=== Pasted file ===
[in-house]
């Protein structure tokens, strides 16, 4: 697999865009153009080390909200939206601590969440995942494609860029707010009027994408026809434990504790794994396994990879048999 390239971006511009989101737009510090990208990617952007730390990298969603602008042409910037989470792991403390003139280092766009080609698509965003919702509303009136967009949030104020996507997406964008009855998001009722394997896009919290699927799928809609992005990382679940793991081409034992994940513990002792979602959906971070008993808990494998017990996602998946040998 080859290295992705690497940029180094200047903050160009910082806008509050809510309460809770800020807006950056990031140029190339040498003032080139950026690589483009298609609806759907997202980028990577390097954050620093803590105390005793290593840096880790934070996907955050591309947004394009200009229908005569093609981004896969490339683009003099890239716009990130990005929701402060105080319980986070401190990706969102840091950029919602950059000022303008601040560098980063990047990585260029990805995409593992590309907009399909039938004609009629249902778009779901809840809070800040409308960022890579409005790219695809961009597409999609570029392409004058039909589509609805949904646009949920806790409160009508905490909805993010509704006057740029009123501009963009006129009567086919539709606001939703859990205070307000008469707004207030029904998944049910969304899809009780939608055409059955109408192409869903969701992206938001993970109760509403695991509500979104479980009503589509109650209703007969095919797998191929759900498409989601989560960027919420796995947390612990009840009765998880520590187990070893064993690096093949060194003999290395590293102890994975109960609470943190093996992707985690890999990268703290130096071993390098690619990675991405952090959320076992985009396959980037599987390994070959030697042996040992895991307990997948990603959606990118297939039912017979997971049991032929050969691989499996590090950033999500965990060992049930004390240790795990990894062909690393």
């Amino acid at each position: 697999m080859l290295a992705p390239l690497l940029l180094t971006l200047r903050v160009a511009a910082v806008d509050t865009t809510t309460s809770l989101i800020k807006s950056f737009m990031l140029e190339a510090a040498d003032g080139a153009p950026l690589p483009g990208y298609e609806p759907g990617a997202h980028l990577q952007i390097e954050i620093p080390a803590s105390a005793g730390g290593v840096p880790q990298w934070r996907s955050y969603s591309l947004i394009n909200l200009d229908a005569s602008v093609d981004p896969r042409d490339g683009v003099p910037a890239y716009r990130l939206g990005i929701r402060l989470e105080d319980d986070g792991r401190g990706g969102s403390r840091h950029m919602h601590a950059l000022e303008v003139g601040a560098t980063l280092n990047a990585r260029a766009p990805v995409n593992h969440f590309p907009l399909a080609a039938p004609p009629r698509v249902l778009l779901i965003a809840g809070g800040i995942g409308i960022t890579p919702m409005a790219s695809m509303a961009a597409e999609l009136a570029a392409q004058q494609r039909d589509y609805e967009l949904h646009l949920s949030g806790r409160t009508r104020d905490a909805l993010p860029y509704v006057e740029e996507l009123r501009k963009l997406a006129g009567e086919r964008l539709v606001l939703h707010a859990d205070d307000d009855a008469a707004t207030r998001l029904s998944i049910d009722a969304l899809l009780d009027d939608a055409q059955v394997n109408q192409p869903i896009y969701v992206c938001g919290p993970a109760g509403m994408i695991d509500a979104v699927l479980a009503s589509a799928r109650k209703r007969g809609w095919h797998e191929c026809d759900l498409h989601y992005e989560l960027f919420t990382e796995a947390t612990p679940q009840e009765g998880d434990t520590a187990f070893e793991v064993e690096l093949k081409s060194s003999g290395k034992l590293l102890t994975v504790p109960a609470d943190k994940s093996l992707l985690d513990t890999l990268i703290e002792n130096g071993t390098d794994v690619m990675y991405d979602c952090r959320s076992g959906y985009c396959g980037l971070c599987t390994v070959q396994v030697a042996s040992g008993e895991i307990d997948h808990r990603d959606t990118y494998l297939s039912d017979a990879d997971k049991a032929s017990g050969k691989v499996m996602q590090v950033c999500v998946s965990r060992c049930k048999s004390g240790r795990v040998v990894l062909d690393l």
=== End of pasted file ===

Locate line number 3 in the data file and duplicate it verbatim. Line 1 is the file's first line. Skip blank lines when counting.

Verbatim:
């Amino acid at each position: 697999m080859l290295a992705p390239l690497l940029l180094t971006l200047r903050v160009a511009a910082v806008d509050t865009t809510t309460s809770l989101i800020k807006s950056f737009m990031l140029e190339a510090a040498d003032g080139a153009p950026l690589p483009g990208y298609e609806p759907g990617a997202h980028l990577q952007i390097e954050i620093p080390a803590s105390a005793g730390g290593v840096p880790q990298w934070r996907s955050y969603s591309l947004i394009n909200l200009d229908a005569s602008v093609d981004p896969r042409d490339g683009v003099p910037a890239y716009r990130l939206g990005i929701r402060l989470e105080d319980d986070g792991r401190g990706g969102s403390r840091h950029m919602h601590a950059l000022e303008v003139g601040a560098t980063l280092n990047a990585r260029a766009p990805v995409n593992h969440f590309p907009l399909a080609a039938p004609p009629r698509v249902l778009l779901i965003a809840g809070g800040i995942g409308i960022t890579p919702m409005a790219s695809m509303a961009a597409e999609l009136a570029a392409q004058q494609r039909d589509y609805e967009l949904h646009l949920s949030g806790r409160t009508r104020d905490a909805l993010p860029y509704v006057e740029e996507l009123r501009k963009l997406a006129g009567e086919r964008l539709v606001l939703h707010a859990d205070d307000d009855a008469a707004t207030r998001l029904s998944i049910d009722a969304l899809l009780d009027d939608a055409q059955v394997n109408q192409p869903i896009y969701v992206c938001g919290p993970a109760g509403m994408i695991d509500a979104v699927l479980a009503s589509a799928r109650k209703r007969g809609w095919h797998e191929c026809d759900l498409h989601y992005e989560l960027f919420t990382e796995a947390t612990p679940q009840e009765g998880d434990t520590a187990f070893e793991v064993e690096l093949k081409s060194s003999g290395k034992l590293l102890t994975v504790p109960a609470d943190k994940s093996l992707l985690d513990t890999l990268i703290e002792n130096g071993t390098d794994v690619m990675y991405d979602c952090r959320s076992g959906y985009c396959g980037l971070c599987t390994v070959q396994v030697a042996s040992g008993e895991i307990d997948h808990r990603d959606t990118y494998l297939s039912d017979a990879d997971k049991a032929s017990g050969k691989v499996m996602q590090v950033c999500v998946s965990r060992c049930k048999s004390g240790r795990v040998v990894l062909d690393l």